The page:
Civil Service Commission data breach, thousands of user details exposed

Published February 28, 2021, 10:32 AM

by Art Samaniego

A hacker who calls himself IamNoobie told me that he was so pissed-off with the way government agencies implement security in their websites and servers that he decided to “take matters into his own keyboard”.

IamNoobie noticed that the server of the Civil Service Commission (CSC) has promising results when he Google dorked government websites. Google Dorking is just like a simple search but instead of searching for words alone, the attacker could incorporate functions to get results that may show hidden contents or services. If for example, you want to limit your search results to a certain domain, you need to use the operator “site:” without the quotes, and if you just need to see specific file types, use “filetype:” again without the quotes to limit your search. So if for example, you need to see if there are excel files in government websites that could be accessed, input site:gov.ph filetype:xls in the search bar then press enter. Using this simple search function could give you interesting results.

Aside from the multiple vulnerabilities hackers found, the Civil Service Commission website is also using an expired SSL certificate that exposes users to the dangers of phishing and other hacking attacks.

Using passive scanning IamNoobie found out a bigger problem, the server is vulnerable to multiple vulnerabilities that could allow hackers to take over the server. Passive scanning is a method used to detect vulnerabilities, it relies on information from network data that is captured from the target machine without interacting directly with it. He then exploited the vulnerabilities and was able to get inside the server where he found copies of passports, company IDs, official receipts, and personal user information.

IamNoobie also said other hackers are exploiting the server of the Civil Service Commission of the Philippines. Many, according to him, have installed backdoors, a method used by hackers to bypass regular authentication in a computer system to make it easier to access and control anytime. When he saw other groups downloading data, he then decided to disconnect them one by one and started to secure the server of the CSC. He might be too late though as a complete list of more than 52 thousand users is now available online, posted by another group of hackers. The multiple vulnerabilities are now confirmed as a data breach.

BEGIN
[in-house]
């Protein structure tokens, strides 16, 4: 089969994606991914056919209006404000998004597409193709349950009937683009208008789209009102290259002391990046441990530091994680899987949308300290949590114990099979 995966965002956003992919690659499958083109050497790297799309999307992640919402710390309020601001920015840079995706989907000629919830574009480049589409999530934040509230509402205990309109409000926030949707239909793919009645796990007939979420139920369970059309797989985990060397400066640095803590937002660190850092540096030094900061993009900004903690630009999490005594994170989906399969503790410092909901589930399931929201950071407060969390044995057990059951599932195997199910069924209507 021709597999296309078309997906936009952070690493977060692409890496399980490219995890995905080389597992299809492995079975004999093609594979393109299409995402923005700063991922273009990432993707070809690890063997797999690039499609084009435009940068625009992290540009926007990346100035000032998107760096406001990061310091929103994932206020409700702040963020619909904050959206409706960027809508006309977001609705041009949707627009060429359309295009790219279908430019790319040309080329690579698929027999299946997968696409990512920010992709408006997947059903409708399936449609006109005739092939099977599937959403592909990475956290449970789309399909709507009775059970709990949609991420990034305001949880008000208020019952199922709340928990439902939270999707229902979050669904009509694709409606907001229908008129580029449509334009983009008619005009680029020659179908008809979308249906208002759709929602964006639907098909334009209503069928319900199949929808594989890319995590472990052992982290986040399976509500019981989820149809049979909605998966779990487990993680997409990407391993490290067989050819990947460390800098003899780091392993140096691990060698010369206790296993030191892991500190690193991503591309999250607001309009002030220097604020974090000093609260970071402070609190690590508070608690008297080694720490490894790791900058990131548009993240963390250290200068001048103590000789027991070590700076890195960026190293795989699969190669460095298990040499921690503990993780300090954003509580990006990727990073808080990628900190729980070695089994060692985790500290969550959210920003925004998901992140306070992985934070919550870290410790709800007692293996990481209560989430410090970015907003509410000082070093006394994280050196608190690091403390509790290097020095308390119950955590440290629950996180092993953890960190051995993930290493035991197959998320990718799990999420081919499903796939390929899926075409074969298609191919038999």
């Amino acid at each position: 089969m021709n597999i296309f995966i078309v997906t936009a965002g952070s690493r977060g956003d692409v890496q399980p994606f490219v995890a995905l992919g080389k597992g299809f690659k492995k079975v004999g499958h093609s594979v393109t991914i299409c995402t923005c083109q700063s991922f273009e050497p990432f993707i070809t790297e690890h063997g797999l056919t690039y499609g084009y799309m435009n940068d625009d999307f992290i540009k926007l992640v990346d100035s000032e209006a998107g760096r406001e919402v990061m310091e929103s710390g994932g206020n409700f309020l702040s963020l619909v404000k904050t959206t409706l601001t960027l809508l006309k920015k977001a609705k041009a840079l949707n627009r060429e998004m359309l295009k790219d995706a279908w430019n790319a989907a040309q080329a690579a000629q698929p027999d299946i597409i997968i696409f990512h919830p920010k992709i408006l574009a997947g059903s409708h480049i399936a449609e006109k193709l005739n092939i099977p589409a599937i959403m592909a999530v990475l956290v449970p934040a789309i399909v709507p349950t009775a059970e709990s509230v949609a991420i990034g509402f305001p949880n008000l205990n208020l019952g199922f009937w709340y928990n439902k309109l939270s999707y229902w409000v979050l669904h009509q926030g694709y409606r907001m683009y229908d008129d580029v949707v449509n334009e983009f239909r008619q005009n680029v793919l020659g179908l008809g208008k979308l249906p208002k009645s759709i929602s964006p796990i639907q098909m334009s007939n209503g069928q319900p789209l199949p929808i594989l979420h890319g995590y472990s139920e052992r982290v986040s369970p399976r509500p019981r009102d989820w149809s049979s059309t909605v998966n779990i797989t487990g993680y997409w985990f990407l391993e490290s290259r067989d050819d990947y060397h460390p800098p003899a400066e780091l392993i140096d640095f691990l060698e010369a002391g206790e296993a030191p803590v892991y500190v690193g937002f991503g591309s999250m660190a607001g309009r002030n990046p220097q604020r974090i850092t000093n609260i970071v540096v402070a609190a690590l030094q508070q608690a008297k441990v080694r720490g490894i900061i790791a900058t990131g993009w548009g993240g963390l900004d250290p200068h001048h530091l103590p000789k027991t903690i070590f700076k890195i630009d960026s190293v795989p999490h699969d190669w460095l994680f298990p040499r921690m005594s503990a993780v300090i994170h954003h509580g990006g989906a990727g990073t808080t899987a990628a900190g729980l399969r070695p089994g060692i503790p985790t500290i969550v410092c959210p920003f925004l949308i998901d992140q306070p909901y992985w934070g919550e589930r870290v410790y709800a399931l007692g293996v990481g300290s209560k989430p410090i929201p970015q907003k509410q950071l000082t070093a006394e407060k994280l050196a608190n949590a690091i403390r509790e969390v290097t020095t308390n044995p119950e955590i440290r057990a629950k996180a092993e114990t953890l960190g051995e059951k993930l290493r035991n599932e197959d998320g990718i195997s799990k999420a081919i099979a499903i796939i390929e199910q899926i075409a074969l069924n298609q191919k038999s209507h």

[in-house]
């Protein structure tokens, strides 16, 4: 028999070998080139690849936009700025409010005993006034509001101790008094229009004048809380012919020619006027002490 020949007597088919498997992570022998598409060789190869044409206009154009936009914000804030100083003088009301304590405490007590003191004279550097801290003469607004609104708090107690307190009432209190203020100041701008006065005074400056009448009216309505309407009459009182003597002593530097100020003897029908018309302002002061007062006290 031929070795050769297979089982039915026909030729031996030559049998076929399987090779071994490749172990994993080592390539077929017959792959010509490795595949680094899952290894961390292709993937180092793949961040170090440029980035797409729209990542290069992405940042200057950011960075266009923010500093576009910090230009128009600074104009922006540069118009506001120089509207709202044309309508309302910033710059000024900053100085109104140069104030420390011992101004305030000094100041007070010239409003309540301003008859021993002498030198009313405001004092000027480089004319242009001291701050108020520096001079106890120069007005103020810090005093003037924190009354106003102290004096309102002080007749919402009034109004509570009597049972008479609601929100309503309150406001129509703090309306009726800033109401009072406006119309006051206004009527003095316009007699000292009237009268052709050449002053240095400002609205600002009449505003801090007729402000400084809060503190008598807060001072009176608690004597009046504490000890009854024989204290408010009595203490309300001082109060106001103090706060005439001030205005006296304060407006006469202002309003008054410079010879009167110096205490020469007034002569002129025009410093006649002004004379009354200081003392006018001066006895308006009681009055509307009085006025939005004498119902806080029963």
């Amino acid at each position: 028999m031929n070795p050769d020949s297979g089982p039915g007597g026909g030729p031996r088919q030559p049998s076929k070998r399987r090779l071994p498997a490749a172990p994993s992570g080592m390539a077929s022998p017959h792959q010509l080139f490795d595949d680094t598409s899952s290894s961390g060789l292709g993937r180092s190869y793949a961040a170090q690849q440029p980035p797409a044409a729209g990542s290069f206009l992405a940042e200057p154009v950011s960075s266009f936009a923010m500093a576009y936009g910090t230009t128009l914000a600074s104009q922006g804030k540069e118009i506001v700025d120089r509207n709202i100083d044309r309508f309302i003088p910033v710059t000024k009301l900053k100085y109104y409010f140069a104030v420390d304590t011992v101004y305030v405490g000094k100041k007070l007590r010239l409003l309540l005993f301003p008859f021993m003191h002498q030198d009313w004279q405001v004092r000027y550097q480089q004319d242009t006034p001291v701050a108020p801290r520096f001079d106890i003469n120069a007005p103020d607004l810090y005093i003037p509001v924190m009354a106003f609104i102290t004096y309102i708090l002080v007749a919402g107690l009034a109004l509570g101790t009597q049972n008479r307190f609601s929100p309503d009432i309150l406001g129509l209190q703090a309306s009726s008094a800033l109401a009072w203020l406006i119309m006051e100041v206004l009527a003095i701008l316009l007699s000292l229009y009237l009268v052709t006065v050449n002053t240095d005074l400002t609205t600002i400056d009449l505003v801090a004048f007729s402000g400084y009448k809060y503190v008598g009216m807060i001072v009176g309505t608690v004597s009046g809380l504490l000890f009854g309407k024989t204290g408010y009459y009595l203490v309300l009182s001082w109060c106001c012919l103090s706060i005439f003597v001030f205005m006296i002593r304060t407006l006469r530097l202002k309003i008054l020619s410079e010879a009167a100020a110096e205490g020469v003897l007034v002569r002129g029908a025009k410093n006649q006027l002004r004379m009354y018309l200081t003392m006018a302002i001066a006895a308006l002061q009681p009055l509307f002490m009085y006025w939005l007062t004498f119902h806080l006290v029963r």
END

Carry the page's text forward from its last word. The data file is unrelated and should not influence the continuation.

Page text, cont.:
Others who also contacted us about this said one good thing that they noticed is the strict password policy where users follow the best practices in setting up passwords. The admin however is using, according to them, a three-character all-small letter password that could be cracked in less than a second. This kind of security sums up the country’s approach to cybersecurity where users and even companies were asked to strictly follow cybersecurity rules or else face sanctions and penalties, yet government agencies holding user data are using inferior or non-existent security measures. In the words of IamNoobie, the Civil Service Commission server is like a locked car but all windows are open.

As of this posting, the server of the Civil Service Commission of the Philippines is relatively safe. Vulnerabilities have been patched, backdoors closed and hackers were booted out from the server, all except one, the one who calls himself IamNoobie.

 
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